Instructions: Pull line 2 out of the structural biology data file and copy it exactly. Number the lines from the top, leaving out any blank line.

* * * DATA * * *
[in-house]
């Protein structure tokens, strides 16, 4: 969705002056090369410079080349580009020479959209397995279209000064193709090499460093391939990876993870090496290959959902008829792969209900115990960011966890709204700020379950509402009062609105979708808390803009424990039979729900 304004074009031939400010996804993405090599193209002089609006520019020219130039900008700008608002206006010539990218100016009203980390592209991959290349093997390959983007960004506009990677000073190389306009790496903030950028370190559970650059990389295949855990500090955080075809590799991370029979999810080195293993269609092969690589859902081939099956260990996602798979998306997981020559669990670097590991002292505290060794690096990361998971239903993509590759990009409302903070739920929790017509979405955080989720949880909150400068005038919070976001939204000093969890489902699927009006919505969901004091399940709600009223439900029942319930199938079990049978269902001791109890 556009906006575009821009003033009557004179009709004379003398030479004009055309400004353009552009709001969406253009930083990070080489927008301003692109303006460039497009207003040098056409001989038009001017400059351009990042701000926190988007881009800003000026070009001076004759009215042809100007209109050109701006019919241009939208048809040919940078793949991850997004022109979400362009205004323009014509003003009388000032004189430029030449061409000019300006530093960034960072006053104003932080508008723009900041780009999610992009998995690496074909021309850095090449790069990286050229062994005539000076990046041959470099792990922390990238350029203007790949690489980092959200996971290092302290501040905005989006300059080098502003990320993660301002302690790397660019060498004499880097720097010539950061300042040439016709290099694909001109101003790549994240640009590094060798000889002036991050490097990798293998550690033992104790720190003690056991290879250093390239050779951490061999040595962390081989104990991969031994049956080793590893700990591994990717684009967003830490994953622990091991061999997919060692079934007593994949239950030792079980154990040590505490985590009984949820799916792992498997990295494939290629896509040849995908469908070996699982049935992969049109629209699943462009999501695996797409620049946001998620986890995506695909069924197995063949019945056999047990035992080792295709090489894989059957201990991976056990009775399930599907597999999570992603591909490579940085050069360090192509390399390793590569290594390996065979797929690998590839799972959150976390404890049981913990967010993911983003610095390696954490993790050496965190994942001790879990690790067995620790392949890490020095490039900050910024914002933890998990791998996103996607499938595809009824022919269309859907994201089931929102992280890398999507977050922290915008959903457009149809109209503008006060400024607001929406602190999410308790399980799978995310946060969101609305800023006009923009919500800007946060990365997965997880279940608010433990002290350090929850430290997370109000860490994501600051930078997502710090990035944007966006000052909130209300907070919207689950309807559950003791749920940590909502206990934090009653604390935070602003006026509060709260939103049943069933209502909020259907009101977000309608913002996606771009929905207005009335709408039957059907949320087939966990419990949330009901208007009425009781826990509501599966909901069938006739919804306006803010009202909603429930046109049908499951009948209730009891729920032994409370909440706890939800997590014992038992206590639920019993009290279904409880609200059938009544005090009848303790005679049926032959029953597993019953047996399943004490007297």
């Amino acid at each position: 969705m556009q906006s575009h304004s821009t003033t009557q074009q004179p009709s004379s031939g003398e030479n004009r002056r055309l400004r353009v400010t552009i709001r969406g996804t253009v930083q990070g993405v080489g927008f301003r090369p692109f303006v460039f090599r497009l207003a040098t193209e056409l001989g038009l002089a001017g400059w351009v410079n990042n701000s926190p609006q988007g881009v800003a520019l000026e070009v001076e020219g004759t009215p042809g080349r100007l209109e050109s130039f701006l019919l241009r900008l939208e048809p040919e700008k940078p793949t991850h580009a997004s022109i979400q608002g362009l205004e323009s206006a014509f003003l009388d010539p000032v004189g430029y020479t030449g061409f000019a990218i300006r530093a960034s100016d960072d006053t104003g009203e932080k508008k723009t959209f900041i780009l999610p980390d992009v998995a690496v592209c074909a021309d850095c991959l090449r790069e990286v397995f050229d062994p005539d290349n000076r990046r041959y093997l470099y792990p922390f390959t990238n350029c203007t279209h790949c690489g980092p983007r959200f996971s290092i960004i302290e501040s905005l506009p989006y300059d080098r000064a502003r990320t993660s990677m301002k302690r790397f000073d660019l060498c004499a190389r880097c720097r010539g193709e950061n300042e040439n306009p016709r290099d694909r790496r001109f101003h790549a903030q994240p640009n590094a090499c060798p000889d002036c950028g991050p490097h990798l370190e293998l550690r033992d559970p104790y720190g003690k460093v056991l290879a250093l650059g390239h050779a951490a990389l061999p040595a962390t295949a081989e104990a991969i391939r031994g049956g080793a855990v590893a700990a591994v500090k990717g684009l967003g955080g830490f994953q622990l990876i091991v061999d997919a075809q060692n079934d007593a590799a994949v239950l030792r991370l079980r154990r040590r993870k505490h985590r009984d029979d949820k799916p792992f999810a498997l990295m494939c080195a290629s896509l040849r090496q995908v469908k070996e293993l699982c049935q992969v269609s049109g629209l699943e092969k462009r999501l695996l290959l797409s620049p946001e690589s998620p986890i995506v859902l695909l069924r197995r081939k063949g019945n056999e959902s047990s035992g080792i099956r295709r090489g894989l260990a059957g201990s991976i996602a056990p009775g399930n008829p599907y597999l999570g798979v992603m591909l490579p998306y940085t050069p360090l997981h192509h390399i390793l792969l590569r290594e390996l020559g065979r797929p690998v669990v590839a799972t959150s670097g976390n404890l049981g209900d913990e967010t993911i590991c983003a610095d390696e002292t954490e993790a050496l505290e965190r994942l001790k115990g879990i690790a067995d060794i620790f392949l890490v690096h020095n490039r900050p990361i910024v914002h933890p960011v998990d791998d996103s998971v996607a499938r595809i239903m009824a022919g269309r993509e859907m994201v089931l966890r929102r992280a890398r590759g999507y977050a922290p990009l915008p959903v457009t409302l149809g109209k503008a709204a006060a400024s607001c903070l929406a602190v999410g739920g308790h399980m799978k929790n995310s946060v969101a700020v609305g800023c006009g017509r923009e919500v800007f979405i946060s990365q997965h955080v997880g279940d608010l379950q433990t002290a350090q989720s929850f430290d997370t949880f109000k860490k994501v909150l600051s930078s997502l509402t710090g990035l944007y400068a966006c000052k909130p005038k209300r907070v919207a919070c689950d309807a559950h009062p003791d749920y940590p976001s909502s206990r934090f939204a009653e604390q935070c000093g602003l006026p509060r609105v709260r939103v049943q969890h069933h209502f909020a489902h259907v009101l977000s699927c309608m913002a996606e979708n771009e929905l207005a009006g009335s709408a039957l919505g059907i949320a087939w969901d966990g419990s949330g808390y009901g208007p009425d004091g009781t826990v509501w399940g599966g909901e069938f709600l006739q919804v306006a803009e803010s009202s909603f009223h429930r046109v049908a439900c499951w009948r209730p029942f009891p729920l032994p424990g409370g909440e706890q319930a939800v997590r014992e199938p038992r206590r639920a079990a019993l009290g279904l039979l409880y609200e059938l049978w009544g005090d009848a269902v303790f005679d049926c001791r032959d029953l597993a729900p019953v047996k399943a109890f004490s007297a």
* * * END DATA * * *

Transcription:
């Protein structure tokens, strides 16, 4: 969705002056090369410079080349580009020479959209397995279209000064193709090499460093391939990876993870090496290959959902008829792969209900115990960011966890709204700020379950509402009062609105979708808390803009424990039979729900 304004074009031939400010996804993405090599193209002089609006520019020219130039900008700008608002206006010539990218100016009203980390592209991959290349093997390959983007960004506009990677000073190389306009790496903030950028370190559970650059990389295949855990500090955080075809590799991370029979999810080195293993269609092969690589859902081939099956260990996602798979998306997981020559669990670097590991002292505290060794690096990361998971239903993509590759990009409302903070739920929790017509979405955080989720949880909150400068005038919070976001939204000093969890489902699927009006919505969901004091399940709600009223439900029942319930199938079990049978269902001791109890 556009906006575009821009003033009557004179009709004379003398030479004009055309400004353009552009709001969406253009930083990070080489927008301003692109303006460039497009207003040098056409001989038009001017400059351009990042701000926190988007881009800003000026070009001076004759009215042809100007209109050109701006019919241009939208048809040919940078793949991850997004022109979400362009205004323009014509003003009388000032004189430029030449061409000019300006530093960034960072006053104003932080508008723009900041780009999610992009998995690496074909021309850095090449790069990286050229062994005539000076990046041959470099792990922390990238350029203007790949690489980092959200996971290092302290501040905005989006300059080098502003990320993660301002302690790397660019060498004499880097720097010539950061300042040439016709290099694909001109101003790549994240640009590094060798000889002036991050490097990798293998550690033992104790720190003690056991290879250093390239050779951490061999040595962390081989104990991969031994049956080793590893700990591994990717684009967003830490994953622990091991061999997919060692079934007593994949239950030792079980154990040590505490985590009984949820799916792992498997990295494939290629896509040849995908469908070996699982049935992969049109629209699943462009999501695996797409620049946001998620986890995506695909069924197995063949019945056999047990035992080792295709090489894989059957201990991976056990009775399930599907597999999570992603591909490579940085050069360090192509390399390793590569290594390996065979797929690998590839799972959150976390404890049981913990967010993911983003610095390696954490993790050496965190994942001790879990690790067995620790392949890490020095490039900050910024914002933890998990791998996103996607499938595809009824022919269309859907994201089931929102992280890398999507977050922290915008959903457009149809109209503008006060400024607001929406602190999410308790399980799978995310946060969101609305800023006009923009919500800007946060990365997965997880279940608010433990002290350090929850430290997370109000860490994501600051930078997502710090990035944007966006000052909130209300907070919207689950309807559950003791749920940590909502206990934090009653604390935070602003006026509060709260939103049943069933209502909020259907009101977000309608913002996606771009929905207005009335709408039957059907949320087939966990419990949330009901208007009425009781826990509501599966909901069938006739919804306006803010009202909603429930046109049908499951009948209730009891729920032994409370909440706890939800997590014992038992206590639920019993009290279904409880609200059938009544005090009848303790005679049926032959029953597993019953047996399943004490007297």